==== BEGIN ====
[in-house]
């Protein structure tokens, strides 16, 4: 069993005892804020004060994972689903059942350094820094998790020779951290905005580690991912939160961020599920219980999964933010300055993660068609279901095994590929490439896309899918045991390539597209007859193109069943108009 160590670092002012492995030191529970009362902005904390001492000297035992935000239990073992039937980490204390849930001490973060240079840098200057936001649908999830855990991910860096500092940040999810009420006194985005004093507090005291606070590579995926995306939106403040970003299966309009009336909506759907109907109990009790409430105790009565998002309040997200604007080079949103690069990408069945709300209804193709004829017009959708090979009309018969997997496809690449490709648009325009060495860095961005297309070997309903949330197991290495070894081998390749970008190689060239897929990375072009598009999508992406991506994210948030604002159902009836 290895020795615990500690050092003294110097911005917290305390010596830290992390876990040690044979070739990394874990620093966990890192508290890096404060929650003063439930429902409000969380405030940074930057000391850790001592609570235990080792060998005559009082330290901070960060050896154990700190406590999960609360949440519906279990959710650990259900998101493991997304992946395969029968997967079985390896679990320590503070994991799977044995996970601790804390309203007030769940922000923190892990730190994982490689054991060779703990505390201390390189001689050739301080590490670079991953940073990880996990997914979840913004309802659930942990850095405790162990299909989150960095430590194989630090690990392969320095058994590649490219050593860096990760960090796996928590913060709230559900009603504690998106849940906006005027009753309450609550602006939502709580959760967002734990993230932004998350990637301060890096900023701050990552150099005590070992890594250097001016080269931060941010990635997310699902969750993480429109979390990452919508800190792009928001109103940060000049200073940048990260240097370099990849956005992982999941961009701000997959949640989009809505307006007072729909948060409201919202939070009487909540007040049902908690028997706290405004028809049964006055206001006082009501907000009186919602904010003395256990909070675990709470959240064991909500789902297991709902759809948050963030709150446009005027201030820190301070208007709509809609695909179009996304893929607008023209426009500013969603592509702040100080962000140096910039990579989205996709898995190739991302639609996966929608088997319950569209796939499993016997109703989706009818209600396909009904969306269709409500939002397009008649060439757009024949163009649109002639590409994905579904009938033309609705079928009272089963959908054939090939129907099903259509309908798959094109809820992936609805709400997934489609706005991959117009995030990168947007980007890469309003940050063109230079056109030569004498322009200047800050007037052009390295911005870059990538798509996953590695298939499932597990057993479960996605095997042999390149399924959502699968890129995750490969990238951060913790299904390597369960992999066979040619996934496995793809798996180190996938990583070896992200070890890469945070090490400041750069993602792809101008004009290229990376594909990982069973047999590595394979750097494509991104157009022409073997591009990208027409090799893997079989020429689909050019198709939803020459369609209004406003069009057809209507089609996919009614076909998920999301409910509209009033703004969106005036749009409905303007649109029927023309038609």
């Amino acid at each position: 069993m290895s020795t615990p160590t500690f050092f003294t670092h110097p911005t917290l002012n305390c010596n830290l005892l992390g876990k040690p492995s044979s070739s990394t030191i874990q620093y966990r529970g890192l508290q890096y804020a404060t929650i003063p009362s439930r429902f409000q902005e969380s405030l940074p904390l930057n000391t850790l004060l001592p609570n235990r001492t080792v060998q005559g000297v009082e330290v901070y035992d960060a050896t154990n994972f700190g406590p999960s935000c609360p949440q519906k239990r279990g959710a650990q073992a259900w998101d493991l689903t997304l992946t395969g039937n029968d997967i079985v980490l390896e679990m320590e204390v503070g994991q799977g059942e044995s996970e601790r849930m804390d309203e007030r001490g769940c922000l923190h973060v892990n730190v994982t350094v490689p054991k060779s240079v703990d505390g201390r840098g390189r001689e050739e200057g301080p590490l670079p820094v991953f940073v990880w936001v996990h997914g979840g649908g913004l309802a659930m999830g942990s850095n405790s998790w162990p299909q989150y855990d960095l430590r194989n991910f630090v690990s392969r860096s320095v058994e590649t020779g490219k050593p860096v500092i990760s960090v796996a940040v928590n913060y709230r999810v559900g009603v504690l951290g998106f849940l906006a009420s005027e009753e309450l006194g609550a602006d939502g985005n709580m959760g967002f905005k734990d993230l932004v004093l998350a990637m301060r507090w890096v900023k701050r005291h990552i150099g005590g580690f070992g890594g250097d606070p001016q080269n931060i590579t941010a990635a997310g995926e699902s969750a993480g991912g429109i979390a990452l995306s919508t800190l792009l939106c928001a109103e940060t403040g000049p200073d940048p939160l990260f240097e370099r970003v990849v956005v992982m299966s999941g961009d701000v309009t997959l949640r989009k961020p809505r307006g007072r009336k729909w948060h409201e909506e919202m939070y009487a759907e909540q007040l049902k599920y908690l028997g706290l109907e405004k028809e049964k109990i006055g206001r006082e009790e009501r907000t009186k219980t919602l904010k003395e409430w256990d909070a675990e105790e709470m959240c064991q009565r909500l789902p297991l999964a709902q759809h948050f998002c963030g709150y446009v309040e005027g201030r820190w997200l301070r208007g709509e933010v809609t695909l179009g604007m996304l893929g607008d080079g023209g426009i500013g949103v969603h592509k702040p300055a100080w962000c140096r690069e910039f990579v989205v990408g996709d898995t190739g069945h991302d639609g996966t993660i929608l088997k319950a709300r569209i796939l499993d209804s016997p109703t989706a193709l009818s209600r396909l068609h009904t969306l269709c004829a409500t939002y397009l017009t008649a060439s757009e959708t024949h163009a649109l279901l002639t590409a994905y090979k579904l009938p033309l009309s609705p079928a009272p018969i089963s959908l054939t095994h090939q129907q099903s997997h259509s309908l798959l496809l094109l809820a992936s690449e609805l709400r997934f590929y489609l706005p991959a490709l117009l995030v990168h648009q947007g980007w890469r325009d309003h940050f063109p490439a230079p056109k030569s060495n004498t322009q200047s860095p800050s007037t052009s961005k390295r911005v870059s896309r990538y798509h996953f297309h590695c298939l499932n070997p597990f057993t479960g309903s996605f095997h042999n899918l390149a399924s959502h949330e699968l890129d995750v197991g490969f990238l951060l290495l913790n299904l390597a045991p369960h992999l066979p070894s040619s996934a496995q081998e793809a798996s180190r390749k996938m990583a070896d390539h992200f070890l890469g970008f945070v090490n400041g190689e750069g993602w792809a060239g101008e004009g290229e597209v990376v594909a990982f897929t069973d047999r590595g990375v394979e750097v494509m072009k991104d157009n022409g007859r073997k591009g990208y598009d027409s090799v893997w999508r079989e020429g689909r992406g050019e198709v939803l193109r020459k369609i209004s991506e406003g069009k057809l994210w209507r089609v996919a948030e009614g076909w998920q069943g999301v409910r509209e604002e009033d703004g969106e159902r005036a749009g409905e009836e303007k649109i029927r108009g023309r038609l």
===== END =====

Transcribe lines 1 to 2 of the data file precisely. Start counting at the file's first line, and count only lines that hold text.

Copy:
[in-house]
């Protein structure tokens, strides 16, 4: 069993005892804020004060994972689903059942350094820094998790020779951290905005580690991912939160961020599920219980999964933010300055993660068609279901095994590929490439896309899918045991390539597209007859193109069943108009 160590670092002012492995030191529970009362902005904390001492000297035992935000239990073992039937980490204390849930001490973060240079840098200057936001649908999830855990991910860096500092940040999810009420006194985005004093507090005291606070590579995926995306939106403040970003299966309009009336909506759907109907109990009790409430105790009565998002309040997200604007080079949103690069990408069945709300209804193709004829017009959708090979009309018969997997496809690449490709648009325009060495860095961005297309070997309903949330197991290495070894081998390749970008190689060239897929990375072009598009999508992406991506994210948030604002159902009836 290895020795615990500690050092003294110097911005917290305390010596830290992390876990040690044979070739990394874990620093966990890192508290890096404060929650003063439930429902409000969380405030940074930057000391850790001592609570235990080792060998005559009082330290901070960060050896154990700190406590999960609360949440519906279990959710650990259900998101493991997304992946395969029968997967079985390896679990320590503070994991799977044995996970601790804390309203007030769940922000923190892990730190994982490689054991060779703990505390201390390189001689050739301080590490670079991953940073990880996990997914979840913004309802659930942990850095405790162990299909989150960095430590194989630090690990392969320095058994590649490219050593860096990760960090796996928590913060709230559900009603504690998106849940906006005027009753309450609550602006939502709580959760967002734990993230932004998350990637301060890096900023701050990552150099005590070992890594250097001016080269931060941010990635997310699902969750993480429109979390990452919508800190792009928001109103940060000049200073940048990260240097370099990849956005992982999941961009701000997959949640989009809505307006007072729909948060409201919202939070009487909540007040049902908690028997706290405004028809049964006055206001006082009501907000009186919602904010003395256990909070675990709470959240064991909500789902297991709902759809948050963030709150446009005027201030820190301070208007709509809609695909179009996304893929607008023209426009500013969603592509702040100080962000140096910039990579989205996709898995190739991302639609996966929608088997319950569209796939499993016997109703989706009818209600396909009904969306269709409500939002397009008649060439757009024949163009649109002639590409994905579904009938033309609705079928009272089963959908054939090939129907099903259509309908798959094109809820992936609805709400997934489609706005991959117009995030990168947007980007890469309003940050063109230079056109030569004498322009200047800050007037052009390295911005870059990538798509996953590695298939499932597990057993479960996605095997042999390149399924959502699968890129995750490969990238951060913790299904390597369960992999066979040619996934496995793809798996180190996938990583070896992200070890890469945070090490400041750069993602792809101008004009290229990376594909990982069973047999590595394979750097494509991104157009022409073997591009990208027409090799893997079989020429689909050019198709939803020459369609209004406003069009057809209507089609996919009614076909998920999301409910509209009033703004969106005036749009409905303007649109029927023309038609």